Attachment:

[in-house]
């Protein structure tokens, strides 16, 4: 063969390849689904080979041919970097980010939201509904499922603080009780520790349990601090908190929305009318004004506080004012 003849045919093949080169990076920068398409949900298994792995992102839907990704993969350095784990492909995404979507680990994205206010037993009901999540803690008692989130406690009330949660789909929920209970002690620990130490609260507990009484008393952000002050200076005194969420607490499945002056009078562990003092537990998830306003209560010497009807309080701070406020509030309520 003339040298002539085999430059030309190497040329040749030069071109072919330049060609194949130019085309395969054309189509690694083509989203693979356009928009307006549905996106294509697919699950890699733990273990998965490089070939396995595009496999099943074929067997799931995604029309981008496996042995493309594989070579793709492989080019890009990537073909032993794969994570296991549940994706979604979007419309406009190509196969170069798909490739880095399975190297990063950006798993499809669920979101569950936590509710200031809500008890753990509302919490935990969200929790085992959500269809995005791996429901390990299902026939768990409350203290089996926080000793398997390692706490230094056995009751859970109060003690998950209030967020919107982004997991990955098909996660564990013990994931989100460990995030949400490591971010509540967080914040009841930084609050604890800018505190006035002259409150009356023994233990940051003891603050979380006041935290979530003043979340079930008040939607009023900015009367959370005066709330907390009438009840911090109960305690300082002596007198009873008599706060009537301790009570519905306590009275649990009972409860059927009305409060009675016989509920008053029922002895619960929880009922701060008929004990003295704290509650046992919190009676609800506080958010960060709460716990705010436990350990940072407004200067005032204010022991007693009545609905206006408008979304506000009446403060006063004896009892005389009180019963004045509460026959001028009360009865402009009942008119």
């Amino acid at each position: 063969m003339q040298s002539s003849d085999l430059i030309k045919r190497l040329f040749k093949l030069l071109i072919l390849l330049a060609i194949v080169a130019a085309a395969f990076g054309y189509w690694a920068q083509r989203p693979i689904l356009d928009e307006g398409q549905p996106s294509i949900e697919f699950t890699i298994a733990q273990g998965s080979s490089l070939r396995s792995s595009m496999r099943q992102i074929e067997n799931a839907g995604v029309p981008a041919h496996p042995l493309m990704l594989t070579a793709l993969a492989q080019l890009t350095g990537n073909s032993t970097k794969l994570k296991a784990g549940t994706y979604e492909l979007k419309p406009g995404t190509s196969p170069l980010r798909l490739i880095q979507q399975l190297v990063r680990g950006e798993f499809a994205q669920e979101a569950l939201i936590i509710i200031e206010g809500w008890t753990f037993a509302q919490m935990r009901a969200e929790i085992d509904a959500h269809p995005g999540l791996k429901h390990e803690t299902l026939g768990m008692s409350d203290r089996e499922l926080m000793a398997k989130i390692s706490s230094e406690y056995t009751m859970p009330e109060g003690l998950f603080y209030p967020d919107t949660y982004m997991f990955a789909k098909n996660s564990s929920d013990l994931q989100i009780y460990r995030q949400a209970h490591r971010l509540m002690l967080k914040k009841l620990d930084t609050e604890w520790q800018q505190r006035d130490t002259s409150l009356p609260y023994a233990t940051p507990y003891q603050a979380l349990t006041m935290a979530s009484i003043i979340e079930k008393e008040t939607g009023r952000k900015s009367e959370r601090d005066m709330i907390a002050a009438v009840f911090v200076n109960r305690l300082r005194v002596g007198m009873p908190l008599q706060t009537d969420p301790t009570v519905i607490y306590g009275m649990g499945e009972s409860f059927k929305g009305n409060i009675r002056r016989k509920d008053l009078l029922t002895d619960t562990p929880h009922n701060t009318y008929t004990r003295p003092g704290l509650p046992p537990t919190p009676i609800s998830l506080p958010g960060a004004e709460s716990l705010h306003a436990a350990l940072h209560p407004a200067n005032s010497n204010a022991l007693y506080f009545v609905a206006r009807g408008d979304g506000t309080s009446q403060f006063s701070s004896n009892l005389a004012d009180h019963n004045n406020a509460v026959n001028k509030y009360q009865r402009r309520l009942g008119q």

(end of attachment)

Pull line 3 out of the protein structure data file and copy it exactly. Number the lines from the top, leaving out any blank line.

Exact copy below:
């Amino acid at each position: 063969m003339q040298s002539s003849d085999l430059i030309k045919r190497l040329f040749k093949l030069l071109i072919l390849l330049a060609i194949v080169a130019a085309a395969f990076g054309y189509w690694a920068q083509r989203p693979i689904l356009d928009e307006g398409q549905p996106s294509i949900e697919f699950t890699i298994a733990q273990g998965s080979s490089l070939r396995s792995s595009m496999r099943q992102i074929e067997n799931a839907g995604v029309p981008a041919h496996p042995l493309m990704l594989t070579a793709l993969a492989q080019l890009t350095g990537n073909s032993t970097k794969l994570k296991a784990g549940t994706y979604e492909l979007k419309p406009g995404t190509s196969p170069l980010r798909l490739i880095q979507q399975l190297v990063r680990g950006e798993f499809a994205q669920e979101a569950l939201i936590i509710i200031e206010g809500w008890t753990f037993a509302q919490m935990r009901a969200e929790i085992d509904a959500h269809p995005g999540l791996k429901h390990e803690t299902l026939g768990m008692s409350d203290r089996e499922l926080m000793a398997k989130i390692s706490s230094e406690y056995t009751m859970p009330e109060g003690l998950f603080y209030p967020d919107t949660y982004m997991f990955a789909k098909n996660s564990s929920d013990l994931q989100i009780y460990r995030q949400a209970h490591r971010l509540m002690l967080k914040k009841l620990d930084t609050e604890w520790q800018q505190r006035d130490t002259s409150l009356p609260y023994a233990t940051p507990y003891q603050a979380l349990t006041m935290a979530s009484i003043i979340e079930k008393e008040t939607g009023r952000k900015s009367e959370r601090d005066m709330i907390a002050a009438v009840f911090v200076n109960r305690l300082r005194v002596g007198m009873p908190l008599q706060t009537d969420p301790t009570v519905i607490y306590g009275m649990g499945e009972s409860f059927k929305g009305n409060i009675r002056r016989k509920d008053l009078l029922t002895d619960t562990p929880h009922n701060t009318y008929t004990r003295p003092g704290l509650p046992p537990t919190p009676i609800s998830l506080p958010g960060a004004e709460s716990l705010h306003a436990a350990l940072h209560p407004a200067n005032s010497n204010a022991l007693y506080f009545v609905a206006r009807g408008d979304g506000t309080s009446q403060f006063s701070s004896n009892l005389a004012d009180h019963n004045n406020a509460v026959n001028k509030y009360q009865r402009r309520l009942g008119q």